"We, however, place the love of God and His honor above our own and above the acquisition of many regions." - Richard the Lionheart
The enduring figure of the Middle Ages is the chivalrous knight, who played the role of hero across much of Europe and was equal parts courage and valor. Nobody played a more defining role in casting the popular image of medieval knights than Richard the Lionheart, one of the most famous English kings and crusaders. In many respects, it was ironic that Richard became one of the central characters of the Middle Ages, and his very popular legacy today belies centuries of controversy.
Richard I Plantagenet (1157-1199), nicknamed "Coeur de Lion" (Lionheart), eventually became King of England, Grand Duke of Aquitaine, Duke of Poitou, and Duke of Anjou, but as the third son in a large family, he did not expect to or even want to rule England. Nevertheless, it was he who eventually came to the throne upon his father's death. Richard lived in an age when knights were first asserting themselves as capable of being moral forces for good rather than agents of chaos.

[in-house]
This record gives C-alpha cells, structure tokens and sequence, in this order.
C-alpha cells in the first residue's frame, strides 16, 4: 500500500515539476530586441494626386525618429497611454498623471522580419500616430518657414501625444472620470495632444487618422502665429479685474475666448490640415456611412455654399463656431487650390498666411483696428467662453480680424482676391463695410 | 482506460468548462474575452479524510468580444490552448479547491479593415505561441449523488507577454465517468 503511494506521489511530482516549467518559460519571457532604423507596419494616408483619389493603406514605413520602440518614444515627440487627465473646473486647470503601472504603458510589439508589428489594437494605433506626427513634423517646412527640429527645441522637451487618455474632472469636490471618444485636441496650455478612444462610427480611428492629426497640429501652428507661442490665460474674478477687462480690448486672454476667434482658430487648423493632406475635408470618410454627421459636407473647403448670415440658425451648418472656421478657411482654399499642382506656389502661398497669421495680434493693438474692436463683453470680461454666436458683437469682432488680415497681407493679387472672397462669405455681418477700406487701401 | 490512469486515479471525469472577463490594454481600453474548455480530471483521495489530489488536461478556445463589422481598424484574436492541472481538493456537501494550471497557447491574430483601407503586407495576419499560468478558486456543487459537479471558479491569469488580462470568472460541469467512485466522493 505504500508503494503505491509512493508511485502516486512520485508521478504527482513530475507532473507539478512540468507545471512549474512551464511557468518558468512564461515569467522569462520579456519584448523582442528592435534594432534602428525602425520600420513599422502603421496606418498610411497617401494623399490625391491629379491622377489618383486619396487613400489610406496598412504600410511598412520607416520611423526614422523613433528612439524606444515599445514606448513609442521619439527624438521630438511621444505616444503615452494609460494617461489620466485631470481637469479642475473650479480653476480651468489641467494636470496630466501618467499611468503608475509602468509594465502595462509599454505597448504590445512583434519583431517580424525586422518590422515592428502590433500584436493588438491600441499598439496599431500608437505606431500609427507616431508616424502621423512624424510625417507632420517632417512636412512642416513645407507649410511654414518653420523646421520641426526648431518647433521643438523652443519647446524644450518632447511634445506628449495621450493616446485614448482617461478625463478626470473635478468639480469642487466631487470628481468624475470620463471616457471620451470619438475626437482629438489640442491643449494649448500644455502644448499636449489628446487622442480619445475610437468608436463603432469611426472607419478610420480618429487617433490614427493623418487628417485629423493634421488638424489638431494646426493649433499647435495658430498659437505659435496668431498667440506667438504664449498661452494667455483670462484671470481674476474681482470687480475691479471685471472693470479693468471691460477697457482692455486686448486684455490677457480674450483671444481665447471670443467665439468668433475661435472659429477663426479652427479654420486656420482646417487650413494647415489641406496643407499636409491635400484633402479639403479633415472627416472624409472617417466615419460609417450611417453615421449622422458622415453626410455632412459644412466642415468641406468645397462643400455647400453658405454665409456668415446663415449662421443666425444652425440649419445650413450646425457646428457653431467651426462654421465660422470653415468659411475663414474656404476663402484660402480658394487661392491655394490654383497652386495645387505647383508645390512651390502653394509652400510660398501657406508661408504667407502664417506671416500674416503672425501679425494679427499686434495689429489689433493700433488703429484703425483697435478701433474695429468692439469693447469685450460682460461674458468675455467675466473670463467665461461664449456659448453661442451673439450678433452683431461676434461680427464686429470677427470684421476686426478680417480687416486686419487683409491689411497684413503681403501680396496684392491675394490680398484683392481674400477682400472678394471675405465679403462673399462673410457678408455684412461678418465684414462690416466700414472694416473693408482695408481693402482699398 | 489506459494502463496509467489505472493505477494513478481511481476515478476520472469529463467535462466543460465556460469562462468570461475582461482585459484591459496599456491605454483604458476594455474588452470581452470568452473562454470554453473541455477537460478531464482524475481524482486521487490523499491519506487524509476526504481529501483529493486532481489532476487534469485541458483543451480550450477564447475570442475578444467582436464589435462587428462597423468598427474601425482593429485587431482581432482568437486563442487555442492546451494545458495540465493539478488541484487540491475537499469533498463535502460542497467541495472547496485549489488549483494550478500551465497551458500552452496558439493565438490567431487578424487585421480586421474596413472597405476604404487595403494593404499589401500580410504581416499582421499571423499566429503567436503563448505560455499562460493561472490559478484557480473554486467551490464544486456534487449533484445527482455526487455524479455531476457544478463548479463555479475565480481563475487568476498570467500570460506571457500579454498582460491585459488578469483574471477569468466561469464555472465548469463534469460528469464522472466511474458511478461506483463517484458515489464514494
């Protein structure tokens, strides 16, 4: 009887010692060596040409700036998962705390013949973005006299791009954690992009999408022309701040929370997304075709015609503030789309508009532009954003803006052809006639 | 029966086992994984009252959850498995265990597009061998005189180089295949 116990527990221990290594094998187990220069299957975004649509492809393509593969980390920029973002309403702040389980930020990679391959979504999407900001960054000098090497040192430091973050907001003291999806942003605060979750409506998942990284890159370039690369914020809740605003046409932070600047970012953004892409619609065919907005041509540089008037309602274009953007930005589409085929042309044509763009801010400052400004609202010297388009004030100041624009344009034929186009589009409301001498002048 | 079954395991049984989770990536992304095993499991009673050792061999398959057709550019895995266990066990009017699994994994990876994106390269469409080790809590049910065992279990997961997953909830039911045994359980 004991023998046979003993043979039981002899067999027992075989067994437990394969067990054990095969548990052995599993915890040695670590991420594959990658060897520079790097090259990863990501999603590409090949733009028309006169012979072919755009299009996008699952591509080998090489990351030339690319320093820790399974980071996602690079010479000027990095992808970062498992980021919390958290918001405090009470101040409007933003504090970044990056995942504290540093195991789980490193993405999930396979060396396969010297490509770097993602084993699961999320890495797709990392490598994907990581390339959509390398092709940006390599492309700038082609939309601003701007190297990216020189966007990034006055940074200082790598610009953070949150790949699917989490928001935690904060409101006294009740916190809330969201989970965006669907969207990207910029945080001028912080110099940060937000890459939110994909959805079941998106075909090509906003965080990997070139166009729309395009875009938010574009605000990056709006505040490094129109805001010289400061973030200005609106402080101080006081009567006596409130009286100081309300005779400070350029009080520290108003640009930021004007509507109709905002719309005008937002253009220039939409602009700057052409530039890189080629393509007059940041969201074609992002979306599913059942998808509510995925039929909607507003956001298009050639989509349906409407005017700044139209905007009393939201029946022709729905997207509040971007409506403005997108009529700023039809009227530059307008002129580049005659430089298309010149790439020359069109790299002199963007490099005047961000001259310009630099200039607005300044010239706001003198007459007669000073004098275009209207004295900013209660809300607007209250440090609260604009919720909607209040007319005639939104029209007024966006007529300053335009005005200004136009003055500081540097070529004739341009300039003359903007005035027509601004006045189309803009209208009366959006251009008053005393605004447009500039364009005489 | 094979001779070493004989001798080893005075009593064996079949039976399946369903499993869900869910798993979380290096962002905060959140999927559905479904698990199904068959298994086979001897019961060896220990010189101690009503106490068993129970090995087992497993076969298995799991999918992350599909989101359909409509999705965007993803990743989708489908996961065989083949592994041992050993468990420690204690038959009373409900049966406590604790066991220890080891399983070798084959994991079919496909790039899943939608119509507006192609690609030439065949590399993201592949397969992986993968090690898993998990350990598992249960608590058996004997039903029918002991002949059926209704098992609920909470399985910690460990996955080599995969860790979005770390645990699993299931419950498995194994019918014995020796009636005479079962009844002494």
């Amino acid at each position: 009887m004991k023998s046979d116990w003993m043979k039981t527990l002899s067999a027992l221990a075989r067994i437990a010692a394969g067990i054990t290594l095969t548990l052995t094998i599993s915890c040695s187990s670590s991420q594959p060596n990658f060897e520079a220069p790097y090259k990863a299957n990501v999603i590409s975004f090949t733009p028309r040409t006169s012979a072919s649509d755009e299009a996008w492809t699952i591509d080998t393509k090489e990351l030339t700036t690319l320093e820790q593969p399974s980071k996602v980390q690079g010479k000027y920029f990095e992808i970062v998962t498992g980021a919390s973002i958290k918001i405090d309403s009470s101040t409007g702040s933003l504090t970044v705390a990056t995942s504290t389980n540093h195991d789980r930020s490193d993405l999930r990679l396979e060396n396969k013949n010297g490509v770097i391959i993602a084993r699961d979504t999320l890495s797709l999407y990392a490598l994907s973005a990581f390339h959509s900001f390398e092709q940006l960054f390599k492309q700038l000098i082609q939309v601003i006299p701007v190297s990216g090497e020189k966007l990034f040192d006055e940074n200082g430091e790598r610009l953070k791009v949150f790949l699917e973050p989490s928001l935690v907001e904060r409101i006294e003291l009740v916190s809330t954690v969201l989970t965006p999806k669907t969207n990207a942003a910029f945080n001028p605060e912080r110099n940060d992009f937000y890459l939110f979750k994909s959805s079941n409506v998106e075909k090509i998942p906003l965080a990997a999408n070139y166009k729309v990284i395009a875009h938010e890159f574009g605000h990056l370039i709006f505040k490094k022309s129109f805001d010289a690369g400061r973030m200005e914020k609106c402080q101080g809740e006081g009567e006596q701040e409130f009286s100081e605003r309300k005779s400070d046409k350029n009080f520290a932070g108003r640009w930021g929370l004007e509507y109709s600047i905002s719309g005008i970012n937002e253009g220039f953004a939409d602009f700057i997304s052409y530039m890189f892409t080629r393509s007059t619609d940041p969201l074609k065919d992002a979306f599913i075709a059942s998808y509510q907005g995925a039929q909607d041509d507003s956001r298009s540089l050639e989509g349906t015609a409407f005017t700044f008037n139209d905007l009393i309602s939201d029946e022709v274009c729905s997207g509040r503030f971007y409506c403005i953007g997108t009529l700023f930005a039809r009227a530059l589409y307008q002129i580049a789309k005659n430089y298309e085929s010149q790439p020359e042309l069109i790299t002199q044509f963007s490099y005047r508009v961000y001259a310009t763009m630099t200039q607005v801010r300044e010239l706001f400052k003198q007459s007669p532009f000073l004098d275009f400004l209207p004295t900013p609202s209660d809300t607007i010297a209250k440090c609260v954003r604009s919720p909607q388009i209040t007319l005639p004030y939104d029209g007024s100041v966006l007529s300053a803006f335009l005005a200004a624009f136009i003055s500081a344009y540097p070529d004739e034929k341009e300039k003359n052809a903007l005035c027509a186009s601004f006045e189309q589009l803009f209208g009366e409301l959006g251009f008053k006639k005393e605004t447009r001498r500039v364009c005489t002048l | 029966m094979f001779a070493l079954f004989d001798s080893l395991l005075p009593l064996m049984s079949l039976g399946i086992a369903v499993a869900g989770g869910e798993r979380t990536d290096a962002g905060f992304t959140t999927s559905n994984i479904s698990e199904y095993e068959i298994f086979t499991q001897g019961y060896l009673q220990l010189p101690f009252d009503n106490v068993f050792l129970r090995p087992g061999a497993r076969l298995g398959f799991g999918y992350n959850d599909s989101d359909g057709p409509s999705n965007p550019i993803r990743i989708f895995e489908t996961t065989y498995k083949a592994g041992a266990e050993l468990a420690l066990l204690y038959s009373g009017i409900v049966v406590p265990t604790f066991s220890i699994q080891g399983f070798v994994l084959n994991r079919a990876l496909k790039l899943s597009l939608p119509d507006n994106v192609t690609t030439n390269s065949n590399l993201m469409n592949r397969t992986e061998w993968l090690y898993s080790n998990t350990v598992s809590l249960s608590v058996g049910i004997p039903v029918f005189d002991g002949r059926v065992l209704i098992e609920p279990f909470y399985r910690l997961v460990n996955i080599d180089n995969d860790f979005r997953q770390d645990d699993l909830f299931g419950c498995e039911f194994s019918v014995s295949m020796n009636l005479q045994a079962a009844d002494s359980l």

This attitude resolved itself into the mystique of chivalry. As one of the strongest knights of his age, Richard was also considered a flower of chivalry and greatly admired as a model of what it meant to be a knight, both in his lifetime and afterward. As the son of the most famous power couple of the age – Henry II of England (1133-89) and Eleanor of Aquitaine (1122/24-1204) – and an expansionist noble contesting over land with other expansionist nobles, he also had many enemies. These enemies portrayed Richard as evil incarnate, at the same time his admirers were portraying him an emblem of virtue. As with all such great and controversial figures, the real Richard lay somewhere in between.
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